The good news is that we can get along quite nicely without using neonic pesticides. Humans have been growing plants for hundreds of years, and for the majority of those years we did that task organically, either intentionally or by default. We have succeeded until pretty recently in growing plants without neonicotinoid pesticides, and there is absolutely no reason we cannot continue to do so affectively. There are loads of better choices like taking advantage of working with nature to utilize wild birds and predator insects to control pest problems. There are baits and traps that can be used. We can nourish our soil and use good gardening practices to help lessen some of the problems that can arise of pests in the garden too. If there is a situation that just can’t be dealt with any other way than applying a pesticide, then let’s choose products that are ok for use in organic growing and gardening. These will either be certified organic or OMRI listed products and ingredients. They contain ingredients like neem, soap sprays, cinnamon and rosemary oils, jojoba or horticultural oils, diotanacious earth, sluggo for snails and pill bugs, pepper sprays, and many other options.
I do want to remind you that these types of pesticides are for organic growing, but they are still really strong and should not be used carelessly. READ THE LABEL COMPLETELY before you use them, so that you know how to prepare them, when to apply them, and how often to use them. This will keep you safe and make sure that they are affective in what you are trying to accomplish. It is not enough to just read the front panel of the label, so if you need to, make yourself a cup of tea and sit down for however long it takes you to read the entire label! Then you can do the best job of using these products.
I’ll leave off the rest of my rant for tonight, even though I wouldn’t mind going on about it for a while. Surfice it to say, that this is all of our responsibility to garden and grow in the best, most earth-friendly ways possible. It is our obligation to the earth we live on and to all the wildlife and ecosystems we share this planet with. We must do this also for ourselves, our children, all the way to our great great great grandchildren and then some. We can do this! We know how to do it, and how to do it very well, so we have all the tools in our toolbox to succeed. We just need to get better at choosing the right tool and becoming expert at using them well.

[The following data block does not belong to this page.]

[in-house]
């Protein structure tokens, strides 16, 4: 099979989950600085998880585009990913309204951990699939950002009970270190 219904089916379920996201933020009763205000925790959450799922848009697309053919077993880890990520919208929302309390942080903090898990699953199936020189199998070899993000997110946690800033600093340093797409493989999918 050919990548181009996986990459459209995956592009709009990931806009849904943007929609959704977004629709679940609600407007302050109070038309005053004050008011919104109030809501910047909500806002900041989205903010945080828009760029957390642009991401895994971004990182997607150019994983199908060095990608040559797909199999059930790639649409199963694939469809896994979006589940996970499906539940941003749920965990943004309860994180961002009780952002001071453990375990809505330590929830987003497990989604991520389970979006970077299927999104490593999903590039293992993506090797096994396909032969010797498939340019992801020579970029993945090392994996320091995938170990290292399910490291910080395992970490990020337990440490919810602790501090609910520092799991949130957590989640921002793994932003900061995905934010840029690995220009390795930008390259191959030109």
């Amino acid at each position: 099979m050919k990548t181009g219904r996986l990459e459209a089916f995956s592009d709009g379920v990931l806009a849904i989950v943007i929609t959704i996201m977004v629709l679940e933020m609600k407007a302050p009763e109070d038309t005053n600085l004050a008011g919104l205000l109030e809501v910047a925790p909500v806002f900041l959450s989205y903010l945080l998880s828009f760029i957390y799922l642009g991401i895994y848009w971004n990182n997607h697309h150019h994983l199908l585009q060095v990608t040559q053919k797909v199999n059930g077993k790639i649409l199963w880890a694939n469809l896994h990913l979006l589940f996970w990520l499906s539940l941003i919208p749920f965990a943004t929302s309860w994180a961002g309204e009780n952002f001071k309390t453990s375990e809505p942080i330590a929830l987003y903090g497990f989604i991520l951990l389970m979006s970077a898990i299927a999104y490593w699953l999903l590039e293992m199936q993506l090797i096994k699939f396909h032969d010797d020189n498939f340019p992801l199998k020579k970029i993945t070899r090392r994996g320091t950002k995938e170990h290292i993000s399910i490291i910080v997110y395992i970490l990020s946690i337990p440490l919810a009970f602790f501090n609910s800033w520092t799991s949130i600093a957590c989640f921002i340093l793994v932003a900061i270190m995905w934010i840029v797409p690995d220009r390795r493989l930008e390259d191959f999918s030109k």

Let’s insist that plants be grown in more sustainable ways, and without systemic pesticides like neonics. We must simply educate ourselves on the better choices, and then choose to use those options over the products like neonics that give us more harmful results in the long run.
Let’s insist that we don’t want neonic systemic pesticides in our garden landscapes or on our farms and orchards. Let’s insist that we don’t want them used in our parks, open spaces, golf courses and cemeteries, on our school or play grounds. Let’s insist that we don’t want them used near us or far from us. This is important for all of us, so please join Chris and I, and let’s get to it. It’s well worth doing for all kinds of reasons, but know at the very least the pollinators and beneficial insects will be in gratitude to you for your help.
With Green Thoughts, Tammi
photo copyright by Saxon Holt